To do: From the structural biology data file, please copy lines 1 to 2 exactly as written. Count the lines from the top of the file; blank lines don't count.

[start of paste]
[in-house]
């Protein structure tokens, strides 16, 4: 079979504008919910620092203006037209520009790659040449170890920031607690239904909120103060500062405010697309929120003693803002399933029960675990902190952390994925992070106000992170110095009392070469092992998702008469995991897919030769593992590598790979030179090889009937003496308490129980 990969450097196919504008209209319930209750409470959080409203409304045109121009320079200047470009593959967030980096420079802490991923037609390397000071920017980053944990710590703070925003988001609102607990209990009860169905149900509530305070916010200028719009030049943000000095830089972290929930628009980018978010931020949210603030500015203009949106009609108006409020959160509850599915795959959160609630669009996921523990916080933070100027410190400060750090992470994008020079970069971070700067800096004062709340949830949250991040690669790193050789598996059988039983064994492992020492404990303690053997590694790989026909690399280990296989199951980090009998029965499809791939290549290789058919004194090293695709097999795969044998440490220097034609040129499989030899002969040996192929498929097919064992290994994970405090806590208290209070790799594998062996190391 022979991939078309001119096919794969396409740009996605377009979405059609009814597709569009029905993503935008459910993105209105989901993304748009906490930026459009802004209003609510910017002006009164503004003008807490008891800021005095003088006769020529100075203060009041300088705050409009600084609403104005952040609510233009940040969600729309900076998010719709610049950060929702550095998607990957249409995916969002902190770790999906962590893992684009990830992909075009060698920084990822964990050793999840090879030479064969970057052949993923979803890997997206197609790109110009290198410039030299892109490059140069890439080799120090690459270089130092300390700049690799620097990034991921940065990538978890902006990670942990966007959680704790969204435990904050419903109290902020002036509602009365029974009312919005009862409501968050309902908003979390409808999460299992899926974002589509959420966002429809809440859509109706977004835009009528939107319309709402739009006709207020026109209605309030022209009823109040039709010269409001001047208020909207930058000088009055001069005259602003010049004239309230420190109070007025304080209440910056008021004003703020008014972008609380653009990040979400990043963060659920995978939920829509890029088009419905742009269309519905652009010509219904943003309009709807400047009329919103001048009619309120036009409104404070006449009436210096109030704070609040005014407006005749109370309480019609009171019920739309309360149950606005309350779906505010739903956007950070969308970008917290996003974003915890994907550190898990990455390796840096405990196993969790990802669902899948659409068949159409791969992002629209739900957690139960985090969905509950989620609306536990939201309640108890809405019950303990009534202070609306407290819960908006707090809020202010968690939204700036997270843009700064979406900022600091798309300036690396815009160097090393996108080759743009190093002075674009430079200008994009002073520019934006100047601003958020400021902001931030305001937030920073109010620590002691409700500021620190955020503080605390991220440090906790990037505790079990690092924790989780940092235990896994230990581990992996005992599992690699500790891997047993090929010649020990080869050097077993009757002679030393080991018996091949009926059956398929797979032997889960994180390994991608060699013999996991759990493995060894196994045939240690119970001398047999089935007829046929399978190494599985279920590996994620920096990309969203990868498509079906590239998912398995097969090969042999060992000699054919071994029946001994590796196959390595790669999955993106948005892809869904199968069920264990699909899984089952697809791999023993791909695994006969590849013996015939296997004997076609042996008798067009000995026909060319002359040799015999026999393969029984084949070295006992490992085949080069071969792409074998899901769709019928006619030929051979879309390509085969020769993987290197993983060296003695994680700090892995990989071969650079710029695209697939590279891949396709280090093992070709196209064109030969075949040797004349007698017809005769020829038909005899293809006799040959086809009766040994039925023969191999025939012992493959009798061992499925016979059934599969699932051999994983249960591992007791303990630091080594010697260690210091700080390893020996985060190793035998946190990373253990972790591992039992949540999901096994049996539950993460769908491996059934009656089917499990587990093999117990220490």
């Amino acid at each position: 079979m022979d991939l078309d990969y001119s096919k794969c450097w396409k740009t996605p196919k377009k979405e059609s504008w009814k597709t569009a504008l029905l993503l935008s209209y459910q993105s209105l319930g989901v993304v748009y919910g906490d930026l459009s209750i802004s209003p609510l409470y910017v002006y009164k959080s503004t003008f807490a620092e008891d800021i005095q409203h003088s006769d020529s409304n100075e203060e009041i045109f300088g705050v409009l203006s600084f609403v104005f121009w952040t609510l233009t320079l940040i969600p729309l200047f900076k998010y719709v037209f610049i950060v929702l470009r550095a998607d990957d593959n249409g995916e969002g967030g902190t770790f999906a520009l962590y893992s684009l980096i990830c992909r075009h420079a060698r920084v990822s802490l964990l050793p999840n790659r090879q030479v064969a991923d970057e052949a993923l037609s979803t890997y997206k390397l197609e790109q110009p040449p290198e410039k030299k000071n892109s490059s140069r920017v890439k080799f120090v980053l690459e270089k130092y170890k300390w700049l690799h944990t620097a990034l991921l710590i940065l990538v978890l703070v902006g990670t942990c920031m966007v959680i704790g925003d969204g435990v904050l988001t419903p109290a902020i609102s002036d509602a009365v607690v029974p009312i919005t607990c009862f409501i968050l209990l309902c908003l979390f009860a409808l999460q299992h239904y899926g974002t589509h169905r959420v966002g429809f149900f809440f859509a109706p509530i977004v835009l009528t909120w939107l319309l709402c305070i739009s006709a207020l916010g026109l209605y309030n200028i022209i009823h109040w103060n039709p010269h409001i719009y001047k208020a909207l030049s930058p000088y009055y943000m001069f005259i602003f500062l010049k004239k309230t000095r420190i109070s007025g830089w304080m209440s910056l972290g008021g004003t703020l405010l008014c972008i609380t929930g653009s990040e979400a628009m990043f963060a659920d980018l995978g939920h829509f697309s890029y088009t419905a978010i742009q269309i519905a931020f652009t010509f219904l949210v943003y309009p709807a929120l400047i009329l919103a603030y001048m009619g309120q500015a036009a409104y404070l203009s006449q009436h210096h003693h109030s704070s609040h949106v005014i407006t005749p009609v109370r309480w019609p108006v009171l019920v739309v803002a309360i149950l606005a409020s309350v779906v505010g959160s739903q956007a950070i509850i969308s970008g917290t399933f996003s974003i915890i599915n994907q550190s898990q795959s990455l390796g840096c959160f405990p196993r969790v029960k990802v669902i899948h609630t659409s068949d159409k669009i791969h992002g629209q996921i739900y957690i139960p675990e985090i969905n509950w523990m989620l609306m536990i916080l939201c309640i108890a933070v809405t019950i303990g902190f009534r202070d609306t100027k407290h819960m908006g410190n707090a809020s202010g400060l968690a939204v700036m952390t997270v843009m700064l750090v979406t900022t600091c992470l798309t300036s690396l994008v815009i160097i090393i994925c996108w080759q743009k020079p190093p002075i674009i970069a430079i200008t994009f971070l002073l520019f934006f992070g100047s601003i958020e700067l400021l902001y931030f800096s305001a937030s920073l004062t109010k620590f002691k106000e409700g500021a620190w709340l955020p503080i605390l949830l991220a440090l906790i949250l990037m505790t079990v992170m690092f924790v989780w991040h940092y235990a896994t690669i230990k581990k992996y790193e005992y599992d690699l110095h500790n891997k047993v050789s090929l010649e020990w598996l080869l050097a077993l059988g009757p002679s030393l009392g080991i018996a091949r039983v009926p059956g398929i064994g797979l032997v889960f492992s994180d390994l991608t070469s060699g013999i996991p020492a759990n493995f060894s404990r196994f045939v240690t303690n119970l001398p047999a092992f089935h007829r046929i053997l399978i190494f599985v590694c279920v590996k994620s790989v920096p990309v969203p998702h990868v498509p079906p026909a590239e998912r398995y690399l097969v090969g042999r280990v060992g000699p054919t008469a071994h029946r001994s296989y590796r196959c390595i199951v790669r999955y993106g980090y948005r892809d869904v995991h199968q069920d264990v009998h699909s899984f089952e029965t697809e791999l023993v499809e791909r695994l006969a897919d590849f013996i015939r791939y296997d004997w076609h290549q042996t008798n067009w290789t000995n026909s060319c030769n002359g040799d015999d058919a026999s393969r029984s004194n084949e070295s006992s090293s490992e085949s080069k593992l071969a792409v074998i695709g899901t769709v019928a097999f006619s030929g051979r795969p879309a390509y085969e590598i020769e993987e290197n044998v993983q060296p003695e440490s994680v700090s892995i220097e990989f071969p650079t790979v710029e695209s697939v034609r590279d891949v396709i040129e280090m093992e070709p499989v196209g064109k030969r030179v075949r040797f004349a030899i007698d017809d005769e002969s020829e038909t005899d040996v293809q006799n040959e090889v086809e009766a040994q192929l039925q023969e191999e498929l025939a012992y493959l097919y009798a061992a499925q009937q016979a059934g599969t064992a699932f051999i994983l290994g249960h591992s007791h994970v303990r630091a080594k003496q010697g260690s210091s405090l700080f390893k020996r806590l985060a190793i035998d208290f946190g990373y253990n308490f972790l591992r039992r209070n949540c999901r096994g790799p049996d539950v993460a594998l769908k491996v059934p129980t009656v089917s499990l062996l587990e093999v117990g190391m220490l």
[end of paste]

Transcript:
[in-house]
């Protein structure tokens, strides 16, 4: 079979504008919910620092203006037209520009790659040449170890920031607690239904909120103060500062405010697309929120003693803002399933029960675990902190952390994925992070106000992170110095009392070469092992998702008469995991897919030769593992590598790979030179090889009937003496308490129980 990969450097196919504008209209319930209750409470959080409203409304045109121009320079200047470009593959967030980096420079802490991923037609390397000071920017980053944990710590703070925003988001609102607990209990009860169905149900509530305070916010200028719009030049943000000095830089972290929930628009980018978010931020949210603030500015203009949106009609108006409020959160509850599915795959959160609630669009996921523990916080933070100027410190400060750090992470994008020079970069971070700067800096004062709340949830949250991040690669790193050789598996059988039983064994492992020492404990303690053997590694790989026909690399280990296989199951980090009998029965499809791939290549290789058919004194090293695709097999795969044998440490220097034609040129499989030899002969040996192929498929097919064992290994994970405090806590208290209070790799594998062996190391 022979991939078309001119096919794969396409740009996605377009979405059609009814597709569009029905993503935008459910993105209105989901993304748009906490930026459009802004209003609510910017002006009164503004003008807490008891800021005095003088006769020529100075203060009041300088705050409009600084609403104005952040609510233009940040969600729309900076998010719709610049950060929702550095998607990957249409995916969002902190770790999906962590893992684009990830992909075009060698920084990822964990050793999840090879030479064969970057052949993923979803890997997206197609790109110009290198410039030299892109490059140069890439080799120090690459270089130092300390700049690799620097990034991921940065990538978890902006990670942990966007959680704790969204435990904050419903109290902020002036509602009365029974009312919005009862409501968050309902908003979390409808999460299992899926974002589509959420966002429809809440859509109706977004835009009528939107319309709402739009006709207020026109209605309030022209009823109040039709010269409001001047208020909207930058000088009055001069005259602003010049004239309230420190109070007025304080209440910056008021004003703020008014972008609380653009990040979400990043963060659920995978939920829509890029088009419905742009269309519905652009010509219904943003309009709807400047009329919103001048009619309120036009409104404070006449009436210096109030704070609040005014407006005749109370309480019609009171019920739309309360149950606005309350779906505010739903956007950070969308970008917290996003974003915890994907550190898990990455390796840096405990196993969790990802669902899948659409068949159409791969992002629209739900957690139960985090969905509950989620609306536990939201309640108890809405019950303990009534202070609306407290819960908006707090809020202010968690939204700036997270843009700064979406900022600091798309300036690396815009160097090393996108080759743009190093002075674009430079200008994009002073520019934006100047601003958020400021902001931030305001937030920073109010620590002691409700500021620190955020503080605390991220440090906790990037505790079990690092924790989780940092235990896994230990581990992996005992599992690699500790891997047993090929010649020990080869050097077993009757002679030393080991018996091949009926059956398929797979032997889960994180390994991608060699013999996991759990493995060894196994045939240690119970001398047999089935007829046929399978190494599985279920590996994620920096990309969203990868498509079906590239998912398995097969090969042999060992000699054919071994029946001994590796196959390595790669999955993106948005892809869904199968069920264990699909899984089952697809791999023993791909695994006969590849013996015939296997004997076609042996008798067009000995026909060319002359040799015999026999393969029984084949070295006992490992085949080069071969792409074998899901769709019928006619030929051979879309390509085969020769993987290197993983060296003695994680700090892995990989071969650079710029695209697939590279891949396709280090093992070709196209064109030969075949040797004349007698017809005769020829038909005899293809006799040959086809009766040994039925023969191999025939012992493959009798061992499925016979059934599969699932051999994983249960591992007791303990630091080594010697260690210091700080390893020996985060190793035998946190990373253990972790591992039992949540999901096994049996539950993460769908491996059934009656089917499990587990093999117990220490």